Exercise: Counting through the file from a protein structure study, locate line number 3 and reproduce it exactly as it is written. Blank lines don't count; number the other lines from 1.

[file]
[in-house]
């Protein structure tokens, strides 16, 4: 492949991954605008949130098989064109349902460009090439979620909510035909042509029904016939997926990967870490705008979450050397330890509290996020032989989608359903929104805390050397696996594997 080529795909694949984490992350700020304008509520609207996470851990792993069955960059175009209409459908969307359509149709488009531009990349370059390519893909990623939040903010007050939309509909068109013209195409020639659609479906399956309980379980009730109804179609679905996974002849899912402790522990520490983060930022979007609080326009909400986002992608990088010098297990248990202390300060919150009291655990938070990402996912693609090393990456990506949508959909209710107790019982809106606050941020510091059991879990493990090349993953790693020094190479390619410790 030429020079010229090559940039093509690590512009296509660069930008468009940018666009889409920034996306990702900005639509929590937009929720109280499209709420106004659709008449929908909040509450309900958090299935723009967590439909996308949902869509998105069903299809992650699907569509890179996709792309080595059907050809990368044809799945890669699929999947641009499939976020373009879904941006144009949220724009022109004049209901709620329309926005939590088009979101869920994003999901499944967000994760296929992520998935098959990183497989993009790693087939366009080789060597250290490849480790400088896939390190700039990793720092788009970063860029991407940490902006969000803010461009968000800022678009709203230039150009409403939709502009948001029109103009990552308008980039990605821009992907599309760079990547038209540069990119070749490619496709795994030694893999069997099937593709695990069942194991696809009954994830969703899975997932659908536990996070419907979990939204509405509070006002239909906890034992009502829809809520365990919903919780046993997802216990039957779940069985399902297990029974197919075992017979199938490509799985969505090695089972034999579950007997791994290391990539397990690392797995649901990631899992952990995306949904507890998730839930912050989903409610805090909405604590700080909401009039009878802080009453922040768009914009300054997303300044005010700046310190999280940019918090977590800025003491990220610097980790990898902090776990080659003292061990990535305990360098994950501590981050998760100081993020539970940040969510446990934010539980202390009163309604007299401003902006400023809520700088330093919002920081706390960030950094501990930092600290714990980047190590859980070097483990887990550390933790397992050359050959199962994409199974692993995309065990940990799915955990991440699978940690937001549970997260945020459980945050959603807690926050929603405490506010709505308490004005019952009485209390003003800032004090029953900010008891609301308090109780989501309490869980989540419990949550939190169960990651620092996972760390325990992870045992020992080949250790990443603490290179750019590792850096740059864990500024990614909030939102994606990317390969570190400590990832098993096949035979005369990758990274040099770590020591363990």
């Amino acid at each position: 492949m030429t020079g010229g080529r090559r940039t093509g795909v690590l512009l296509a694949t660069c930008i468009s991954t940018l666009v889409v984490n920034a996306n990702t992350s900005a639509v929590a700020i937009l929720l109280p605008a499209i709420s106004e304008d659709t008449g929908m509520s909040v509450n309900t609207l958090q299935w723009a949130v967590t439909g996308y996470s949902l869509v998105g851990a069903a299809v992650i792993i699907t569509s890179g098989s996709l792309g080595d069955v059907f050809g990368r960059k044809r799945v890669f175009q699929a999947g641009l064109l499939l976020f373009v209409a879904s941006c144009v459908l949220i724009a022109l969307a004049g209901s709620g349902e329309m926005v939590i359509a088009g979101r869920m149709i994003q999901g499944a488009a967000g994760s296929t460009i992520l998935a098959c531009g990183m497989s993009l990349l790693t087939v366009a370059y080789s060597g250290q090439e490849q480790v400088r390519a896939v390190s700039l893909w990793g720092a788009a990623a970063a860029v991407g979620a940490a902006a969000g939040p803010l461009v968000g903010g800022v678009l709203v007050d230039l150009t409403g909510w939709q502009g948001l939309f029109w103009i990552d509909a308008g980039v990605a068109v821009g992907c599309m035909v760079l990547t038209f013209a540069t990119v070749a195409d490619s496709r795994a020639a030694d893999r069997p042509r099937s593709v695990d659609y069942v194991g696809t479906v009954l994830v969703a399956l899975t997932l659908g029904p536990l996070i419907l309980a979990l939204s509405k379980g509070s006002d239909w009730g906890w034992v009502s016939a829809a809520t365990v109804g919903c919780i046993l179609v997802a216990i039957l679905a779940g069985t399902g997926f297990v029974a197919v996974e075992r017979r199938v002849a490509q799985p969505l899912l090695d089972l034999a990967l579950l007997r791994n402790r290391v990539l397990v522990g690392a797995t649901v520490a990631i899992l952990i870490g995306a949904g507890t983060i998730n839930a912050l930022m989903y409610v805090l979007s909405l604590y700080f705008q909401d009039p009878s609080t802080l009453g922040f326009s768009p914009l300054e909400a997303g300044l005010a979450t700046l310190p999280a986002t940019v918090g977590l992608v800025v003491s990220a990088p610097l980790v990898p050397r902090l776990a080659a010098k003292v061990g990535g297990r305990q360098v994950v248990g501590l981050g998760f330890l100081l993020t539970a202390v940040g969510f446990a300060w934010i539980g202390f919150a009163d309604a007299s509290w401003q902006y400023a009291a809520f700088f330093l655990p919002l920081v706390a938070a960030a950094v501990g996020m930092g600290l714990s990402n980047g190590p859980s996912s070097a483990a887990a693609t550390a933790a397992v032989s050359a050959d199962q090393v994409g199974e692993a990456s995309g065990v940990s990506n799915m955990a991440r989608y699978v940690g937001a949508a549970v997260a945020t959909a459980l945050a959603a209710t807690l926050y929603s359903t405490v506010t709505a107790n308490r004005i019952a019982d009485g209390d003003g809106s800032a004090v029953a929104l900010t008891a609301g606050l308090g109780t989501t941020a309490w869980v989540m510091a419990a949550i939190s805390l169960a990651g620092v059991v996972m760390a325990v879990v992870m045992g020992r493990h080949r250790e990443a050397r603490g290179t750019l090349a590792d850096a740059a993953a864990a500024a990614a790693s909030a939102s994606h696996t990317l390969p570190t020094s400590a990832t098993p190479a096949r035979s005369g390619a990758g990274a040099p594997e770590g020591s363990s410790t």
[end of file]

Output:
């Amino acid at each position: 492949m030429t020079g010229g080529r090559r940039t093509g795909v690590l512009l296509a694949t660069c930008i468009s991954t940018l666009v889409v984490n920034a996306n990702t992350s900005a639509v929590a700020i937009l929720l109280p605008a499209i709420s106004e304008d659709t008449g929908m509520s909040v509450n309900t609207l958090q299935w723009a949130v967590t439909g996308y996470s949902l869509v998105g851990a069903a299809v992650i792993i699907t569509s890179g098989s996709l792309g080595d069955v059907f050809g990368r960059k044809r799945v890669f175009q699929a999947g641009l064109l499939l976020f373009v209409a879904s941006c144009v459908l949220i724009a022109l969307a004049g209901s709620g349902e329309m926005v939590i359509a088009g979101r869920m149709i994003q999901g499944a488009a967000g994760s296929t460009i992520l998935a098959c531009g990183m497989s993009l990349l790693t087939v366009a370059y080789s060597g250290q090439e490849q480790v400088r390519a896939v390190s700039l893909w990793g720092a788009a990623a970063a860029v991407g979620a940490a902006a969000g939040p803010l461009v968000g903010g800022v678009l709203v007050d230039l150009t409403g909510w939709q502009g948001l939309f029109w103009i990552d509909a308008g980039v990605a068109v821009g992907c599309m035909v760079l990547t038209f013209a540069t990119v070749a195409d490619s496709r795994a020639a030694d893999r069997p042509r099937s593709v695990d659609y069942v194991g696809t479906v009954l994830v969703a399956l899975t997932l659908g029904p536990l996070i419907l309980a979990l939204s509405k379980g509070s006002d239909w009730g906890w034992v009502s016939a829809a809520t365990v109804g919903c919780i046993l179609v997802a216990i039957l679905a779940g069985t399902g997926f297990v029974a197919v996974e075992r017979r199938v002849a490509q799985p969505l899912l090695d089972l034999a990967l579950l007997r791994n402790r290391v990539l397990v522990g690392a797995t649901v520490a990631i899992l952990i870490g995306a949904g507890t983060i998730n839930a912050l930022m989903y409610v805090l979007s909405l604590y700080f705008q909401d009039p009878s609080t802080l009453g922040f326009s768009p914009l300054e909400a997303g300044l005010a979450t700046l310190p999280a986002t940019v918090g977590l992608v800025v003491s990220a990088p610097l980790v990898p050397r902090l776990a080659a010098k003292v061990g990535g297990r305990q360098v994950v248990g501590l981050g998760f330890l100081l993020t539970a202390v940040g969510f446990a300060w934010i539980g202390f919150a009163d309604a007299s509290w401003q902006y400023a009291a809520f700088f330093l655990p919002l920081v706390a938070a960030a950094v501990g996020m930092g600290l714990s990402n980047g190590p859980s996912s070097a483990a887990a693609t550390a933790a397992v032989s050359a050959d199962q090393v994409g199974e692993a990456s995309g065990v940990s990506n799915m955990a991440r989608y699978v940690g937001a949508a549970v997260a945020t959909a459980l945050a959603a209710t807690l926050y929603s359903t405490v506010t709505a107790n308490r004005i019952a019982d009485g209390d003003g809106s800032a004090v029953a929104l900010t008891a609301g606050l308090g109780t989501t941020a309490w869980v989540m510091a419990a949550i939190s805390l169960a990651g620092v059991v996972m760390a325990v879990v992870m045992g020992r493990h080949r250790e990443a050397r603490g290179t750019l090349a590792d850096a740059a993953a864990a500024a990614a790693s909030a939102s994606h696996t990317l390969p570190t020094s400590a990832t098993p190479a096949r035979s005369g390619a990758g990274a040099p594997e770590g020591s363990s410790t």